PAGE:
20 February 2015

This Girl Can...give us a twirl.

Sport England recently unveiled This Girl Can; its latest campaign to boost female participation in sport and physical activity. But not before it had done its homework. During the survey year October 2013 to October 2014 Sport England discovered that 41.8% of males aged 14 or over played sport at least once a week. The equivalent figure for females was just 31.9%.

They also found that 75% of women between ages 14 and 40 wanted to participate in more sport. Amongst the traditional barriers to achieving greater engagement, one stood out in particular: fear of judgement. Understandably, in a society which is still asking 2015's top female sports stars (like Eugenie Bouchard)  to 'give us a twirl', women are acutely attuned to judgements made about the body.

Having the 'right' body carries a great deal of what Pierre Bourdieu called cultural capital. Your body says a lot about your status in any given social sphere (or 'field' as Bourdieu would have it). The leanness, shapeliness or muscularity of your body, along with your clothes and your demeanour, may determine whether you 'fit in' or are accepted at the gym, the pool or the club house. This Girl Can seeks to redress (should that be re-dress?) the balance for women through redistribution of cultural capital.

While the noble intention of the campaign is to invoke a realignment of body image norms in the mainstream media, there are a handful of concerns which I would love to find ultimately unfounded.

A number of problems with the campaign have already been addressed by other writers. These include issues of representation (where are the Asian women?), objectification & sexualisation (see this excellent piece on The Conversation), and stereotyping (women only engage in cardiovascular exercise).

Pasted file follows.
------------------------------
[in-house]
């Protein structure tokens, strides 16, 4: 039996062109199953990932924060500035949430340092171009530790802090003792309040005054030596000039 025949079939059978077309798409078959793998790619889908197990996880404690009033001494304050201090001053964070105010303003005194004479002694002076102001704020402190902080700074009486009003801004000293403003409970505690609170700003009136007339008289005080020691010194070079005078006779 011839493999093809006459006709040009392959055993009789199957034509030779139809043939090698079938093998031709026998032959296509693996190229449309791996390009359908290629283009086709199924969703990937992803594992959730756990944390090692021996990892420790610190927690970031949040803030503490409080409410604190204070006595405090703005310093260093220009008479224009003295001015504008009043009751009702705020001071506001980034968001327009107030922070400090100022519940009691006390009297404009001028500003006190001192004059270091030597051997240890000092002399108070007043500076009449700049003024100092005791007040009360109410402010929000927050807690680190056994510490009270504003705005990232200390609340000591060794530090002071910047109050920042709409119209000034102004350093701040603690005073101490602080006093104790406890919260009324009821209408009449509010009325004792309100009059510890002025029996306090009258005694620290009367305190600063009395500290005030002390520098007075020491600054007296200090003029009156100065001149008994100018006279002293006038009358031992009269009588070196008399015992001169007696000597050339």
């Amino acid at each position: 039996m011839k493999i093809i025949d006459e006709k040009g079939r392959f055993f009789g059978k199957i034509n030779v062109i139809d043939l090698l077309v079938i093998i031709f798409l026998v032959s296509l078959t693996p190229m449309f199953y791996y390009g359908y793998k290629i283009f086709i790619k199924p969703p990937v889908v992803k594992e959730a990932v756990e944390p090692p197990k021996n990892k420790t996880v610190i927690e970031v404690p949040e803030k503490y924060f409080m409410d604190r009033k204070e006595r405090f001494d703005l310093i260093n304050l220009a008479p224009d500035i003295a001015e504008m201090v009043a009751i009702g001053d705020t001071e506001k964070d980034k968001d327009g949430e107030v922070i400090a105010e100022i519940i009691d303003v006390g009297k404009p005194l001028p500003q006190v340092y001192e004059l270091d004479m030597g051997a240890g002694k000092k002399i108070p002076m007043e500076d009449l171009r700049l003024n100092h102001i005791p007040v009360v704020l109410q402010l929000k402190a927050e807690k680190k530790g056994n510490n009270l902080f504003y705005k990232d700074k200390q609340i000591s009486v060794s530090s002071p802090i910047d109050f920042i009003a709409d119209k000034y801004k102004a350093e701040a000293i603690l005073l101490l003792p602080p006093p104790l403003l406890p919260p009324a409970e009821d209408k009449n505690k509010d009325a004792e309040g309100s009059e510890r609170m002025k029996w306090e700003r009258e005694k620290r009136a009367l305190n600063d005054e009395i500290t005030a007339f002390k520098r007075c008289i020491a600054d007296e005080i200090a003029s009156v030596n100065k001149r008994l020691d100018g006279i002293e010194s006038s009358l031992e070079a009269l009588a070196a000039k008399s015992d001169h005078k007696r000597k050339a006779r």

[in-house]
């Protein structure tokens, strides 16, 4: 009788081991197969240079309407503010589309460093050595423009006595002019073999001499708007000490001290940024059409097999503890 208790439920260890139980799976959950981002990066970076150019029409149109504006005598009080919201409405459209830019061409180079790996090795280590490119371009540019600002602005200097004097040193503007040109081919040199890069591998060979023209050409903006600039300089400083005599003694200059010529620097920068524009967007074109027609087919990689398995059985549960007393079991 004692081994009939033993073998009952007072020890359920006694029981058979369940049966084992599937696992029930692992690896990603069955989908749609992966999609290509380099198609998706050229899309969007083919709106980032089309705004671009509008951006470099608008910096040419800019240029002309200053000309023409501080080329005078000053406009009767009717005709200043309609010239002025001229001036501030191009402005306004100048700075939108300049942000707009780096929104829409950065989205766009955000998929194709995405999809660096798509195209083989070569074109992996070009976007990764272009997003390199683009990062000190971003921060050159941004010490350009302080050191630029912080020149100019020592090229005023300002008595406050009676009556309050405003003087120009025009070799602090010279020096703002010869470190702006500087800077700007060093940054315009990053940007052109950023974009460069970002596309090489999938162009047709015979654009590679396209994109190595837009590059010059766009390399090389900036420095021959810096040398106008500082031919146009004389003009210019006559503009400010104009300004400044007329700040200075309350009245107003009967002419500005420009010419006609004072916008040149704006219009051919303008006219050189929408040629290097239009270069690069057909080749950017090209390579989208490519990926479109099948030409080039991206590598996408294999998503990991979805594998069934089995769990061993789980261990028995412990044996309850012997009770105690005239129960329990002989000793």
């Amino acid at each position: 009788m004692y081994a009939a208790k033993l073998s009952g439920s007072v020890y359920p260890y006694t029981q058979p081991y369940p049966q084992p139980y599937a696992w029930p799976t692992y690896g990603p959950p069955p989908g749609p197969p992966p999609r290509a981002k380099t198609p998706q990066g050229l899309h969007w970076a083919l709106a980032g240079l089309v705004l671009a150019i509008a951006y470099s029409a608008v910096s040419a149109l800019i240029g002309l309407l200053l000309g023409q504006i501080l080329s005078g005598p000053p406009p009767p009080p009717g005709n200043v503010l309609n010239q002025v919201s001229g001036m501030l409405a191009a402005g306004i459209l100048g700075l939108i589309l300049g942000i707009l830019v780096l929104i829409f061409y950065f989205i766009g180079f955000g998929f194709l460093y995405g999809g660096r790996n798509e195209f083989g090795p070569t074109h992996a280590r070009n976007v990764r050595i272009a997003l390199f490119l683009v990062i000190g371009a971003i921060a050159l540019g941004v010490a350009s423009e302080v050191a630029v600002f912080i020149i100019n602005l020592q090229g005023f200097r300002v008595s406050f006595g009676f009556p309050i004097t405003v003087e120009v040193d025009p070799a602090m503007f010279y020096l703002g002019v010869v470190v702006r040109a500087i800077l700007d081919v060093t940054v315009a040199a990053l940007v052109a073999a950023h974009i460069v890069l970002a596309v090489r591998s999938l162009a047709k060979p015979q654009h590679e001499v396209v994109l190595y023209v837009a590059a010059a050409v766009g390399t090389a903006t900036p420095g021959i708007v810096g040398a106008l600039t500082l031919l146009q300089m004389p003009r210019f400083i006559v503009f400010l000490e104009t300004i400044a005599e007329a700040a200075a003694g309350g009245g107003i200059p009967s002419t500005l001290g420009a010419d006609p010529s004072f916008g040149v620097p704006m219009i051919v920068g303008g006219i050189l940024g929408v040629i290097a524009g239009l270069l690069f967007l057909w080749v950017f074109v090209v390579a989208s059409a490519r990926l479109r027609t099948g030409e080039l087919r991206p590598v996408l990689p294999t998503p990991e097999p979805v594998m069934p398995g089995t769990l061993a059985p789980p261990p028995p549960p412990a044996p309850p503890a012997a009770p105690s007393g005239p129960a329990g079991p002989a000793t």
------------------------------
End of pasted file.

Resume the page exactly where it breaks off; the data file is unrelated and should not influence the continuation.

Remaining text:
All these are valid, but my greater concern with This Girl Can is that the campaign, by its very nature, suggests the problem of female under-representation in sport and physical activity lies with individual women. That is, if a woman feels uneasy about going for a run because she is concerned what people may think, then ultimately that's her problem and she needs to get over it. Never mind the countless structural/societal reasons for her concerns over body image, a motivational video, and a little bit of Missy Elliott, are all that is needed for real and lasting lifestyle change.

Granted, you've got to start somewhere: I don't want to be a complete spoilsport. No doubt Sport England have grown tired of funding quality Sports provision for women over the past couple of decades only to see their efforts undermined by the relentless normalising of female inactivity in the media. In which case, carry on Sport England: let's hope it works. But is it likely that a funky video or two can change the way society looks at women to such an extent that it will have both a noticeable, and crucially, long-term impact on participation? A spike in YouTube video views is not seamlessly translated into a spike in sports participation.

This Girl Can is a great case study of the great Structure vs Agency debate within sociology. And since structure usually trumps agency (at least in the long run) I expect to see a short-lived peak in female participation, followed by a return to the status quo. I would also dearly love to be wrong.

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